Winnipeg police have revealed the identities of a man and woman found dead in a Wolseley area boarding house.
On Thursday, officers identified the bodies as 19-year-old Unice Ophelia Crow and 31-year-old Trevor James Sinclair. The pair were in a common-law relationship, police said.
The pair had last had contact with their family members on Aug. 29, according to police, and their bodies may have been in the home for a period of time before they were discovered.
"The deceased hadn't been seen for some time, and it does appear that someone in the area — I can't say for sure whether it's a resident [or] a neighbour — did come across the deceased," said Const. Jason Michalyshen.
Police searching nearby park
On Thursday afternoon, officers could be seen combing the nearby Vimy Ridge Park. Winnipeg police confirmed officers were searching for any evidence that could help them in their investigation in the couple's death.
Police are also waiting on the results of an autopsy and toxicology report.
Michalyshen said the tests would determine "what, if anything, is in their systems and you know that's important and valuable to investigators with respect to you know, what took place or what lead up to their death."
Michalyshen said officers currently have no suspects, and anyone who may have had contact with the pair since Aug. 29 is urged to contact police at 204-786-8477.
Woman planned to return to school
Crow was from Hnausa, Man., a small town about 120 kilometres north of Winnipeg. Last month, she completed a First Nations Youth Leadership Conference from the Assembly of Manitoba Chiefs. The day she completed the course she posted a photo of herself holding the certificate with the quote, "Got my Certificate in Leadership. Yay!!"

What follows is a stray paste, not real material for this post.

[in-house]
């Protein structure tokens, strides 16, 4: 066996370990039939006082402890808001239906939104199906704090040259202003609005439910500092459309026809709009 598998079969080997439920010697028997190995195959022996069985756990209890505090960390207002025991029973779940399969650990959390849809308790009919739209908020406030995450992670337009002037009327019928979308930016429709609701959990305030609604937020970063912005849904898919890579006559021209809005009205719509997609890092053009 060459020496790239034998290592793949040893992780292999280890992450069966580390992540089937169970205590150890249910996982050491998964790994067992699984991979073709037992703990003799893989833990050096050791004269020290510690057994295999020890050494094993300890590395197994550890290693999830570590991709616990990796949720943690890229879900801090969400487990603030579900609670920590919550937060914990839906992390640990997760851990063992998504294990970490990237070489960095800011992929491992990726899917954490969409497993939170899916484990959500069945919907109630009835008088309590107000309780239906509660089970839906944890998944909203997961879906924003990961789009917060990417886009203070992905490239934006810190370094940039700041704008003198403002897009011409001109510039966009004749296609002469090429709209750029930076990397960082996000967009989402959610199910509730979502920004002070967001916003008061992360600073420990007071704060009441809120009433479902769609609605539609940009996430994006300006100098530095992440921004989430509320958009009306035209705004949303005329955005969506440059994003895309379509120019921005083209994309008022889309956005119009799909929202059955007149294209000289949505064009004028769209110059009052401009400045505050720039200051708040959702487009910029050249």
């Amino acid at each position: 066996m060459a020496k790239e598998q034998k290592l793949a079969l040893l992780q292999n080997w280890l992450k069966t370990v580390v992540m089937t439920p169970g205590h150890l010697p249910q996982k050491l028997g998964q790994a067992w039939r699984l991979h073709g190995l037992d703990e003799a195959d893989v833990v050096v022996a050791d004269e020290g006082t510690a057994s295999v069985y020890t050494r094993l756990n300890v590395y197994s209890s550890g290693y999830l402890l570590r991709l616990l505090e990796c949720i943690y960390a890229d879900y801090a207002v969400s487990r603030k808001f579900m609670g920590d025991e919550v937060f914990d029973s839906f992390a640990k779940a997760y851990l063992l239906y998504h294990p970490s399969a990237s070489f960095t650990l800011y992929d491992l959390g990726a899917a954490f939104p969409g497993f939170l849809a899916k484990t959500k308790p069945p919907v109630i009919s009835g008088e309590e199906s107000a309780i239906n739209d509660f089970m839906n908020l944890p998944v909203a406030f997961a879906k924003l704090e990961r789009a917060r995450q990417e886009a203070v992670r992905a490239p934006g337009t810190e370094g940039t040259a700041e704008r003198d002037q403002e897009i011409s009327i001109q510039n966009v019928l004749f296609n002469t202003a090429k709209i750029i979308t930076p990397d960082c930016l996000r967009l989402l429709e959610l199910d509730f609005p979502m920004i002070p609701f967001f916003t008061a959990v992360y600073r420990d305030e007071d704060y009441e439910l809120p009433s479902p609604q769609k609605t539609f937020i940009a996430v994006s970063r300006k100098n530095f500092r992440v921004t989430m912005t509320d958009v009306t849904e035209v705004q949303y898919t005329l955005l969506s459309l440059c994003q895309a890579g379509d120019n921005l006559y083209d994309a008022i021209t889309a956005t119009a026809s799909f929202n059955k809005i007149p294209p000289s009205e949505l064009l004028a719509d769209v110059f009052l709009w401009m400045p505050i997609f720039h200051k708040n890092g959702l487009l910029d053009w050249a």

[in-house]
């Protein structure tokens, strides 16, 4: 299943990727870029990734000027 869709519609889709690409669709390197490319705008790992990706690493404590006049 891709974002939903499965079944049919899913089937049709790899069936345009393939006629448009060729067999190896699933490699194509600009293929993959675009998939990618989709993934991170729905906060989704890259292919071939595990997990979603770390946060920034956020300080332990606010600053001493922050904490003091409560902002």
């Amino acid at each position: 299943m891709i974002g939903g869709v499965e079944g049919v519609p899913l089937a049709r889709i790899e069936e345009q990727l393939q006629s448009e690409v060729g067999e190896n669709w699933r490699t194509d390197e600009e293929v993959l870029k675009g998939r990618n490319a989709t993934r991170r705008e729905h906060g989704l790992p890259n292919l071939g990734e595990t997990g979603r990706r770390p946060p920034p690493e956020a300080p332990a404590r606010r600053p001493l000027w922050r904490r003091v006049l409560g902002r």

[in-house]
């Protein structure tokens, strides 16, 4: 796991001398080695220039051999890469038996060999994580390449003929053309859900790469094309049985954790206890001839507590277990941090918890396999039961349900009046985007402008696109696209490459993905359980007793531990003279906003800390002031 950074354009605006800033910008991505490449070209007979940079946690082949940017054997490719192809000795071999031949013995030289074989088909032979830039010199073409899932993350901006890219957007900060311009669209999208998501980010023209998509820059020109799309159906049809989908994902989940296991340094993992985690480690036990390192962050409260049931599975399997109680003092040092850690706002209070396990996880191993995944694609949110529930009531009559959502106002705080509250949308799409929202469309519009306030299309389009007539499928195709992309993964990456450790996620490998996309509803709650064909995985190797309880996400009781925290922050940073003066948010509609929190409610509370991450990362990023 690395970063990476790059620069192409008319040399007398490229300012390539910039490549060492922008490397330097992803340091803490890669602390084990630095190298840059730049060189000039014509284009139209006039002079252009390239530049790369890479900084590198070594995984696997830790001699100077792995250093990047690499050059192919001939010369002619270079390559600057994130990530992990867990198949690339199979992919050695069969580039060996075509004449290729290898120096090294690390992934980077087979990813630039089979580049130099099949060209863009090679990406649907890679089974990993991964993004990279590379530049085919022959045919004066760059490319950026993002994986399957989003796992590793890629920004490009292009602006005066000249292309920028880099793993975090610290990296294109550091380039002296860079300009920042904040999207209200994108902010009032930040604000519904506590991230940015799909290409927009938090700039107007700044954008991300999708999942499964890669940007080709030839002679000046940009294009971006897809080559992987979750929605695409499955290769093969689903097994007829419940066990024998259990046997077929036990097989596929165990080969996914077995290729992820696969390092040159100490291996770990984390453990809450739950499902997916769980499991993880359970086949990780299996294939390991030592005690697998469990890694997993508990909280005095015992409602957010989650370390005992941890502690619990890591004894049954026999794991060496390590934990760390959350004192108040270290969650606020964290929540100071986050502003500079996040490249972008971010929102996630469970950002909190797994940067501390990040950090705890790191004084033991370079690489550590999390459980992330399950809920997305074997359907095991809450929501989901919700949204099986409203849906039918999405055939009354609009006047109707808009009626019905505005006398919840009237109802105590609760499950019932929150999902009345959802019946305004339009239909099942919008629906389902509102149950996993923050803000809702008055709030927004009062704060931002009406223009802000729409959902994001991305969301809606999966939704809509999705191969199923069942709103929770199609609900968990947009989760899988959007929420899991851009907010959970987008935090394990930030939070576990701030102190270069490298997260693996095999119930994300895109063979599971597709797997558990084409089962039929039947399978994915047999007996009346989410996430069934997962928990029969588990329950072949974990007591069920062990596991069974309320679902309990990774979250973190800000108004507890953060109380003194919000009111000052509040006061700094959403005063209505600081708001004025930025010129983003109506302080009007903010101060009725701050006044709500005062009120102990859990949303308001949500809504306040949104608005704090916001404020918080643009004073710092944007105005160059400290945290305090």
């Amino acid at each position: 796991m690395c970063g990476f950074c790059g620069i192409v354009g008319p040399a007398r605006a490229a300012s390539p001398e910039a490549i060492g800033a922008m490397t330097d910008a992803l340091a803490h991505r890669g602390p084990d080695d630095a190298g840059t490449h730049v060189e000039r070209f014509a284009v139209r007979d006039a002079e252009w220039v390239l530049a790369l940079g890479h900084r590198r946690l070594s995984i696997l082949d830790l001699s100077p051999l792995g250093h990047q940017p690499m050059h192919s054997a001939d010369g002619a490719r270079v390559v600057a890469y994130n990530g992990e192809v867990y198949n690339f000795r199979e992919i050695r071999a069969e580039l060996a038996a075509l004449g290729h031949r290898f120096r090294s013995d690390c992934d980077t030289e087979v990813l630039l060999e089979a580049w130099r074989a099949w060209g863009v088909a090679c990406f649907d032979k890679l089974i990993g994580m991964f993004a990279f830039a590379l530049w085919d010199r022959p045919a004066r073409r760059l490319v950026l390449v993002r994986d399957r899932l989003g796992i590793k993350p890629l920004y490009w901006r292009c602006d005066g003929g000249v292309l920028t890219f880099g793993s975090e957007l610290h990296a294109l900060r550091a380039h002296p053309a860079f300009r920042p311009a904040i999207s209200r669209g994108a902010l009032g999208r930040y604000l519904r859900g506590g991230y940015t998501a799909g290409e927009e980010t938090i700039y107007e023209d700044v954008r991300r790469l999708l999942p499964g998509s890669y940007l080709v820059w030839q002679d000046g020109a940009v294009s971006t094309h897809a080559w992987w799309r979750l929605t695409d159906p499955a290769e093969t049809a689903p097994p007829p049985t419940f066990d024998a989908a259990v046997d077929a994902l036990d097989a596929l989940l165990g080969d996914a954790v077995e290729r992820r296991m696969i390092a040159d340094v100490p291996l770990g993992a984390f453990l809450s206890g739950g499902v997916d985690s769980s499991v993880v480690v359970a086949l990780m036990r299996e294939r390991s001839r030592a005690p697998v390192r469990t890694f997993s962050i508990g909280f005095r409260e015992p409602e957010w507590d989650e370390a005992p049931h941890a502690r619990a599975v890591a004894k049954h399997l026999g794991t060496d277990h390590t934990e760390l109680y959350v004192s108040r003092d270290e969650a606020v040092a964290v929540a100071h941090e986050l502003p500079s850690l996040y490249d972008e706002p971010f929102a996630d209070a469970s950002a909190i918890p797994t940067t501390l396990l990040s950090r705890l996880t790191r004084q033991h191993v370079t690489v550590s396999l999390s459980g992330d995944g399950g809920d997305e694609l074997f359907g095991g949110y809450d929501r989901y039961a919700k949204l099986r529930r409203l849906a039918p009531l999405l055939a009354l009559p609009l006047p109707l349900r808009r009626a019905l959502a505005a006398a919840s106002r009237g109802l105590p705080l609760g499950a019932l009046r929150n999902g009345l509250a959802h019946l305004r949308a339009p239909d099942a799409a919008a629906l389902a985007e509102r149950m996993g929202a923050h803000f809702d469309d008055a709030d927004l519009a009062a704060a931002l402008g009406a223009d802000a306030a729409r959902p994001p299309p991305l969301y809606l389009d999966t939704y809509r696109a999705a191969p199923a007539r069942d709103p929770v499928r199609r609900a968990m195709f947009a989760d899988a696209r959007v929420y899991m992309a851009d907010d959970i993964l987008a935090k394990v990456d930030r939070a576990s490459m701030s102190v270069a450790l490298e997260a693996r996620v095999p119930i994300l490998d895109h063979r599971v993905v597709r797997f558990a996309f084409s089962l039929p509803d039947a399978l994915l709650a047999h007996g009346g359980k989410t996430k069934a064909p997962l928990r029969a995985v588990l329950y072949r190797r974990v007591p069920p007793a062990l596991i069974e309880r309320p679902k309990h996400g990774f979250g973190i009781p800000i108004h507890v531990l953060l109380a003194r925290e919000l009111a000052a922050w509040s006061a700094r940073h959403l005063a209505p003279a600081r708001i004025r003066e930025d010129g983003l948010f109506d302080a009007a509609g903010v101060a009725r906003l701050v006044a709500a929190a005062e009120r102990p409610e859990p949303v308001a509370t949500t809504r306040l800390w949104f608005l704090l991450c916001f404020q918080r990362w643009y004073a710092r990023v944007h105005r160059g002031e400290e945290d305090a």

Her father, Casey James Owen, lives in Pauingassi with Crow's mother. Owen said Crow was planning on returning to high school soon to finish her schooling. She was to start her classes this week.
He said a band counsellor told him about his daughter’s death.
"My girlfriend, she just couldn’t talk. Same with me. I started to cry," he said.
Owen said Crow had been in the care of Child and Family Services at age 12 and moved from the Pauingassi First Nation to Winnipeg. She ran away once when she was 17, and she was released from CFS care at age 18.
Her mother, Doris, told CBC News the woman had only moved into the Chestnut Street boarding house three months ago, and in July, she was excited about her return to school.
Now, her family is waiting for answers about what happened to her.
Autopsy results are expected within days.